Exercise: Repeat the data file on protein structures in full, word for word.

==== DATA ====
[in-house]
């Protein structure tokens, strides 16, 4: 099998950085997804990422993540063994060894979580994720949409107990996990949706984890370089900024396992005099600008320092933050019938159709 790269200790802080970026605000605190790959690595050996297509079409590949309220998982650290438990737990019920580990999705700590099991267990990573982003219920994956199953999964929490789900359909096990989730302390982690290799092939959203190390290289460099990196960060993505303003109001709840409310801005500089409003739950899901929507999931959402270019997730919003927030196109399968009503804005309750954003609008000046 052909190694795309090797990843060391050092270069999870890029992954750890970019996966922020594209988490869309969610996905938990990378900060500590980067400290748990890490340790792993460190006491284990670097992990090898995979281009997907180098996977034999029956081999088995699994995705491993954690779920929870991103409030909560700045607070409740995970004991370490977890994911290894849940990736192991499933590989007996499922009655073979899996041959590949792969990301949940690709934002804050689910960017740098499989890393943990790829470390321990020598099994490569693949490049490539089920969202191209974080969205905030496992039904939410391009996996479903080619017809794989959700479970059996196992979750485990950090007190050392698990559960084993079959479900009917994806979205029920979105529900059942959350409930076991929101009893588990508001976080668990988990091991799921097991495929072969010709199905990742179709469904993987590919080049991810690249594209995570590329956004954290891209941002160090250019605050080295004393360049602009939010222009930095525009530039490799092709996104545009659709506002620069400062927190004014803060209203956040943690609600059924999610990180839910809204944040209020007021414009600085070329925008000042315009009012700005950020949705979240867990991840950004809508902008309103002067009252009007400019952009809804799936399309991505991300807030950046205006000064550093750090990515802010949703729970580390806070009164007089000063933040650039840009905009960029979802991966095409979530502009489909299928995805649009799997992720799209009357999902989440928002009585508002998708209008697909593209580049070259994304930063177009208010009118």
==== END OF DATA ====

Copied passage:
[in-house]
């Protein structure tokens, strides 16, 4: 099998950085997804990422993540063994060894979580994720949409107990996990949706984890370089900024396992005099600008320092933050019938159709 790269200790802080970026605000605190790959690595050996297509079409590949309220998982650290438990737990019920580990999705700590099991267990990573982003219920994956199953999964929490789900359909096990989730302390982690290799092939959203190390290289460099990196960060993505303003109001709840409310801005500089409003739950899901929507999931959402270019997730919003927030196109399968009503804005309750954003609008000046 052909190694795309090797990843060391050092270069999870890029992954750890970019996966922020594209988490869309969610996905938990990378900060500590980067400290748990890490340790792993460190006491284990670097992990090898995979281009997907180098996977034999029956081999088995699994995705491993954690779920929870991103409030909560700045607070409740995970004991370490977890994911290894849940990736192991499933590989007996499922009655073979899996041959590949792969990301949940690709934002804050689910960017740098499989890393943990790829470390321990020598099994490569693949490049490539089920969202191209974080969205905030496992039904939410391009996996479903080619017809794989959700479970059996196992979750485990950090007190050392698990559960084993079959479900009917994806979205029920979105529900059942959350409930076991929101009893588990508001976080668990988990091991799921097991495929072969010709199905990742179709469904993987590919080049991810690249594209995570590329956004954290891209941002160090250019605050080295004393360049602009939010222009930095525009530039490799092709996104545009659709506002620069400062927190004014803060209203956040943690609600059924999610990180839910809204944040209020007021414009600085070329925008000042315009009012700005950020949705979240867990991840950004809508902008309103002067009252009007400019952009809804799936399309991505991300807030950046205006000064550093750090990515802010949703729970580390806070009164007089000063933040650039840009905009960029979802991966095409979530502009489909299928995805649009799997992720799209009357999902989440928002009585508002998708209008697909593209580049070259994304930063177009208010009118």